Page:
hill country observerThe independent newspaper of eastern New York, southwestern Vermont and the Berkshires




Markets with a mission

Food co-ops expand their reach – and goals – around the region


Contributing writer

When the Stone Valley Community Market opened its doors in late June in Poultney, Vt., its founders hoped the “soft opening” would help start the process of recruiting 200 member-owners for the cooperative market by December.

That was the number of memberships their business plan had predicted would make the fledgling cooperative an economically viable enterprise.

They did far better than that. By the time of its official grand
opening on July 23, the co-op, with its old-fashioned barrels of bulk goods and signature 1950s appliances, had signed up 213 members. Those members paid either an annual $20 fee or a one-time investment of $300.

“We ran out of membership forms,” said Julia Riell, the new co-op’s manager. “We are a victim of our own success.”

A self-described “recovering corporate accountant and software analyst” from Hyannis, Mass., Riell is a passionate advocate of cooperatives.

“I am a co-op evangelist,” Riell said. “They are the last bastion of democracy. They’re messy, but they build community and bring people together in amazing way, because in a co-op every member has the same vote, the same power.”

Poultney, it turns out, isn’t the only town where the co-op concept is catching on. New cooperatively owned food markets have recently opened or are planned in several communities around the region, and existing co-ops are expanding.

In Columbia County, N.Y., new cooperative food stores are being organized in Philmont and Hudson, while a 2-year-old co-op is thriving in Chatham.

In Great Barrington, Mass., the long-established Berkshire Co-op Market is making plans for new, larger quarters after outgrowing its current home, which was built only seven years ago.

And in Cambridge, N.Y., and Williamstown, Mass., established food co-ops have grown their membership significantly after moving to new storefronts in recent years.

Evolving movement

The co-op movement seems to have come a long way from the church basements of the 1970s, where the Great Barrington and Rutland, Vt., food co-ops got their start. Back then, these co-ops operated as buying clubs, with members mainly aiming to save money on food by buying in bulk and cutting out the retail middlemen.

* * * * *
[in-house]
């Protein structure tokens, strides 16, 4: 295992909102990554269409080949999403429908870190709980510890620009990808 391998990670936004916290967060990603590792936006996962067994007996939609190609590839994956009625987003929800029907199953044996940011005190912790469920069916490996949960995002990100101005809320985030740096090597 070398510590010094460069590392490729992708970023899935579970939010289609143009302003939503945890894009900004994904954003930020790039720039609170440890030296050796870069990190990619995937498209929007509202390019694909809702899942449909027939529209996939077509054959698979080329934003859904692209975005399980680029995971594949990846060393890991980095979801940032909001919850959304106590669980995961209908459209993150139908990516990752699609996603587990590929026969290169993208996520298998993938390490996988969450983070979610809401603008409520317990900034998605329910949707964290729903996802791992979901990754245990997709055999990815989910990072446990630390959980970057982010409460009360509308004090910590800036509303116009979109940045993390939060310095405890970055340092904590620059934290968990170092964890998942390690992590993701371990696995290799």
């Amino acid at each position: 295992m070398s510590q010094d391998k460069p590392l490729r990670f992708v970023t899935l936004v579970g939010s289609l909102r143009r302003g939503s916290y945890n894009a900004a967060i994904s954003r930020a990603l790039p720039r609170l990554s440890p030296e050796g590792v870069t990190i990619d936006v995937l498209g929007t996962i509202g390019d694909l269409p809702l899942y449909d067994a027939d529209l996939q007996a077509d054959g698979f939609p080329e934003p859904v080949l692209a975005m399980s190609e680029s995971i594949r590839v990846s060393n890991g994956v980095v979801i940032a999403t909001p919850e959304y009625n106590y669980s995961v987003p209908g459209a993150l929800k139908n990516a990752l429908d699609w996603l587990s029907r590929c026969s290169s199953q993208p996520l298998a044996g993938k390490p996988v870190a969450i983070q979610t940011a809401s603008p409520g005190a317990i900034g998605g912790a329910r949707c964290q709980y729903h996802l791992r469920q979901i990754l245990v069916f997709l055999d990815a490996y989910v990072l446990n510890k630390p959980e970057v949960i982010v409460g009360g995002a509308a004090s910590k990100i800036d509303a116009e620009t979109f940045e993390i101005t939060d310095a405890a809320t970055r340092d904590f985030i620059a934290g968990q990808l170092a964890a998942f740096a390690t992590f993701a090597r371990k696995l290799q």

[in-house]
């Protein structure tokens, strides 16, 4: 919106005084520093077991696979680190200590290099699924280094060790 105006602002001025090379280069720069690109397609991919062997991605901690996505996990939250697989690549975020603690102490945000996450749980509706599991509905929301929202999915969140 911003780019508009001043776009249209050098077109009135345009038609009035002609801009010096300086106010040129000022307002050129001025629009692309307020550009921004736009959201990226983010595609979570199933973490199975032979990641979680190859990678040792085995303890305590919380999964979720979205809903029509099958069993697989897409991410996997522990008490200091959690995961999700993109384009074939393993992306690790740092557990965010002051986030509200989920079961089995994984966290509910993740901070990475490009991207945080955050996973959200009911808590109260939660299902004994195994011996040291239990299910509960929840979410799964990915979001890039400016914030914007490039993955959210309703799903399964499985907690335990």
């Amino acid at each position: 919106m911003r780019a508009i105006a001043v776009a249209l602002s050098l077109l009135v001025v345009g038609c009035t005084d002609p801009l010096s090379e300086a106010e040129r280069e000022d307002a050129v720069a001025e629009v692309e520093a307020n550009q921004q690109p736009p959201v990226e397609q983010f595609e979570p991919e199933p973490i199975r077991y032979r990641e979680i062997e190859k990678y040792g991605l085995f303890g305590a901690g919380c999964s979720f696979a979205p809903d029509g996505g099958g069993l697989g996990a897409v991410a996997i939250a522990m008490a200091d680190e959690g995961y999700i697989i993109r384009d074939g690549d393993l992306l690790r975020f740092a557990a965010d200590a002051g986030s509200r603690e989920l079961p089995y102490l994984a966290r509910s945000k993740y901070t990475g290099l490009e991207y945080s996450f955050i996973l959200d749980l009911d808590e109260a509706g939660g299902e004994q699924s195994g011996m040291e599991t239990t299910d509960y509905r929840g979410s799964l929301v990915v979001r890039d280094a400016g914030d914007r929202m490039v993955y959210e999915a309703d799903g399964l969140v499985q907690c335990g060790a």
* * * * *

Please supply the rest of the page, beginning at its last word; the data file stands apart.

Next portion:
These days, co-op enthusiasts appear less concerned with price than with being part of a community with shared values, like environmental sustainability and economic egalitarianism, rather than buying into the corporate goal of profit above all else. For some, that may make the co-op movement seem a bit subversive.

“Cooperatives have a triple bottom line,” explained Dan Seitz, the board chairman of the Berkshire Co-op Market. “They have to succeed financially, socially and environmentally.”

He describes co-ops as practicing “enlightened capitalism.”

“The nonprofit movement expresses a yearning for new types of community, ones that are committed to providing living wages and transparency,” Seitz said. “People have a right to know what’s in their food, even though powerful economic interests are opposed to this simple bit of information.

“Human culture is evolving and needs partnerships, transparence and a sense of community,” he added. “Co-ops are a business model that taps into these deep needs, a way of conducting commerce that can overcome the traditional corporate trends.”

Alternative business model

In some cases, the cooperative form of commerce is taking the place of traditional privately owned businesses.

The Old Creamery Grocery and Deli in Cummington, Mass., for example -- “not just a store, it’s the heart of the hill towns” – is in the process of converting to a cooperative form of ownership after years of private operation.